II = IMOD (N,4) DO I=1,IIDO J=1,M A(J,I) = B(J,I) + C(J,I) * DENDDO ENDDODO I=II,N,4DO J=1,M A(J,I) = B(J,I) + C(J,I) * DA(J,I+1) = B(J,I+1) + C(J,I+1) * D A(J,I+2) = B(J,I+2) + C(J,I+2) * DA(J,I+3) = B(J,I+3) + C(J,I+3) * D ENDDOENDDO

In this particular case, there is bad news to go with the good news: unrolling the outer loop causes strided memory references on A , B , and C . However, it probably won’t be too much of a problem because the inner loop trip count is small, so it naturally groups references to conserve cache entries.

Outer loop unrolling can also be helpful when you have a nest with recursion in the inner loop, but not in the outer loops. In this next example, there is a first- order linear recursion in the inner loop:


DO J=1,M DO I=2,NA(I,J) = A(I,J) + A(I-1,J) * B ENDDOENDDO

Because of the recursion, we can’t unroll the inner loop, but we can work on several copies of the outer loop at the same time. When unrolled, it looks like this:


JJ = IMOD (M,4) DO J=1,JJDO I=2,N A(I,J) = A(I,J) + A(I-1,J) * BENDDO ENDDODO J=1+JJ,M,4DO I=2,N A(I,J) = A(I,J) + A(I-1,J) * BA(I,J+1) = A(I,J+1) + A(I-1,J+1) * B A(I,J+2) = A(I,J+2) + A(I-1,J+2) * BA(I,J+3) = A(I,J+3) + A(I-1,J+3) * B ENDDOENDDO

You can see the recursion still exists in the I loop, but we have succeeded in finding lots of work to do anyway.

Sometimes the reason for unrolling the outer loop is to get a hold of much larger chunks of things that can be done in parallel. If the outer loop iterations are independent, and the inner loop trip count is high, then each outer loop iteration represents a significant, parallel chunk of work. On a single CPU that doesn’t matter much, but on a tightly coupled multiprocessor, it can translate into a tremendous increase in speeds.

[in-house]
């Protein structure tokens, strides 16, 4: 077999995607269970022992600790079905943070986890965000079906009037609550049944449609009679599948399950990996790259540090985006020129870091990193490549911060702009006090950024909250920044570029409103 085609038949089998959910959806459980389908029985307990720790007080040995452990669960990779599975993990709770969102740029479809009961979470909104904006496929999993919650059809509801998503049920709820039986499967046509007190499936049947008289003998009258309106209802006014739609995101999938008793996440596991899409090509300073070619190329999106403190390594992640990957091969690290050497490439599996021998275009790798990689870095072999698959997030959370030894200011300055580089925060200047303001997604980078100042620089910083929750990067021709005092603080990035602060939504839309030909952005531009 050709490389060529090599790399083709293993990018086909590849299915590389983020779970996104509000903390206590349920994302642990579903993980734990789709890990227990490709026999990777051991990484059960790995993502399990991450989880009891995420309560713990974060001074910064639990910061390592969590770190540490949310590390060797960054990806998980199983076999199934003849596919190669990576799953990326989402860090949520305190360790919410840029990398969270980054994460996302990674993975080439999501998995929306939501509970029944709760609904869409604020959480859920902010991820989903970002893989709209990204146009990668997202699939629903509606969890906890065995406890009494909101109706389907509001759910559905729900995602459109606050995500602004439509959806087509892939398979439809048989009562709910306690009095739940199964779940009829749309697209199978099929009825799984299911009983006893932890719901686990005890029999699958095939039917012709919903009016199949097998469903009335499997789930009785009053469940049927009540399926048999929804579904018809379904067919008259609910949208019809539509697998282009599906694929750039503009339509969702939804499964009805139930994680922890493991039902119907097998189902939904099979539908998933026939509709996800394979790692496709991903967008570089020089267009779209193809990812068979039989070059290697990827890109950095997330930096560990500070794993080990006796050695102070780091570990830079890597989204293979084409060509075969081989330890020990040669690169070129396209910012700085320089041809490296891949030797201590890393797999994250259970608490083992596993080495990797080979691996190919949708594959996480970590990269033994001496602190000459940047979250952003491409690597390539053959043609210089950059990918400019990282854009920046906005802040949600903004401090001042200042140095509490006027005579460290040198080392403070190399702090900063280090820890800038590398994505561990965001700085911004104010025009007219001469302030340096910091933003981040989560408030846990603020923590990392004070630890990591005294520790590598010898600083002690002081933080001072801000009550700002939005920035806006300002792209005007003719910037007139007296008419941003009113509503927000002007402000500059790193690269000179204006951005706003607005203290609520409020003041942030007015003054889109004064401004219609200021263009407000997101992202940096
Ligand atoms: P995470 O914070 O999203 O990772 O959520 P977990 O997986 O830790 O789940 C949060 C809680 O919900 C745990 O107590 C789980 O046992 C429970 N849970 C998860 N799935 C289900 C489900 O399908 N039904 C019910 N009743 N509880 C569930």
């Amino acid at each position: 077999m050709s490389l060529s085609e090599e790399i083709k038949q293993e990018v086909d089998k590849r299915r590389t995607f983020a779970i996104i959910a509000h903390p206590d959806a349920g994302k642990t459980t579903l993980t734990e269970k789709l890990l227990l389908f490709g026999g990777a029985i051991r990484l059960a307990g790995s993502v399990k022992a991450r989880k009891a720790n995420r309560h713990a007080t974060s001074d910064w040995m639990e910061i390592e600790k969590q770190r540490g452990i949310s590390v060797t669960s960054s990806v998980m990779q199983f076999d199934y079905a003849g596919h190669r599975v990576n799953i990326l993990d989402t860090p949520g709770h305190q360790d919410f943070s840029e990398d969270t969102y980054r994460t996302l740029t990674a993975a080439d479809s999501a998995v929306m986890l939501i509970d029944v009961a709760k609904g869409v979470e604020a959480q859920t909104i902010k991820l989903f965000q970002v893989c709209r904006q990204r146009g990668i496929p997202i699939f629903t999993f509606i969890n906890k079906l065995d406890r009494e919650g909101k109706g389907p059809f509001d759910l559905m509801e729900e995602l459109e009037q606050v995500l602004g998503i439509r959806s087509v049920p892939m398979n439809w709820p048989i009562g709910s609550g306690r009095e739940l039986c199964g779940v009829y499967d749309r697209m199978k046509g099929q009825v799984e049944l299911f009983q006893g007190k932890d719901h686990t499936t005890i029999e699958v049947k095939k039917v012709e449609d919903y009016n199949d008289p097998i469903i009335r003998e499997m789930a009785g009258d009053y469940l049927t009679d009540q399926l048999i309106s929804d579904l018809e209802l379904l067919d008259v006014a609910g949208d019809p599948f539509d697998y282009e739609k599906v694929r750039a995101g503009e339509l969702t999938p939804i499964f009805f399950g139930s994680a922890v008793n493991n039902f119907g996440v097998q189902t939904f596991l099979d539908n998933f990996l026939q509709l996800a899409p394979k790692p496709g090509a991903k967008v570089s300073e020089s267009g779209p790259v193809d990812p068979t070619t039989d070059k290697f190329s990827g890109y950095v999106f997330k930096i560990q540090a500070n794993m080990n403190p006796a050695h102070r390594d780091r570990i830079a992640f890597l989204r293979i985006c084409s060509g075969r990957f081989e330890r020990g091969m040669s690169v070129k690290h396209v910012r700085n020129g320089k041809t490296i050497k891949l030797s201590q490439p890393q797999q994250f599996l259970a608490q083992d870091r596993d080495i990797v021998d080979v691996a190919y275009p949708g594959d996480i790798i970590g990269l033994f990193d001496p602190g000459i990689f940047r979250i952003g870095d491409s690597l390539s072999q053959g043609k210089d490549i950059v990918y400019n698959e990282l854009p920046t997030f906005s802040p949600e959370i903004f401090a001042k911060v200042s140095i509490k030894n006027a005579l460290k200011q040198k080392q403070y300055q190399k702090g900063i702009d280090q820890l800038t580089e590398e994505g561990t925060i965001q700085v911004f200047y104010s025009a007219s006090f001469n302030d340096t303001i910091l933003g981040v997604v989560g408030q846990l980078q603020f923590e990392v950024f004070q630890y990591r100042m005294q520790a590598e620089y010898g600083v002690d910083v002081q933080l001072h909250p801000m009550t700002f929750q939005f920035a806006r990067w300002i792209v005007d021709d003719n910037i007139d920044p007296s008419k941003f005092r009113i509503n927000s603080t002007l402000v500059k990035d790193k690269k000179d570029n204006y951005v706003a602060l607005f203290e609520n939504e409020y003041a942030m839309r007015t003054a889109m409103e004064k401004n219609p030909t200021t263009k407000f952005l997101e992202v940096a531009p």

Questions & Answers

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research.net
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there is no specific books for beginners but there is book called principle of nanotechnology
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fullerene is a bucky ball aka Carbon 60 molecule. It was name by the architect Fuller. He design the geodesic dome. it resembles a soccer ball.
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That is a great question Damian. best way to answer that question is to Google it. there are hundreds of applications for buck minister fullerenes, from medical to aerospace. you can also find plenty of research papers that will give you great detail on the potential applications of fullerenes.
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Mostly, they use nano carbon for electronics and for materials to be strengthened.
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carbon nanotubes has various application in fuel cells membrane, current research on cancer drug,and in electronics MEMS and NEMS etc
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s. Reply
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Source:  OpenStax, High performance computing. OpenStax CNX. Aug 25, 2010 Download for free at http://cnx.org/content/col11136/1.5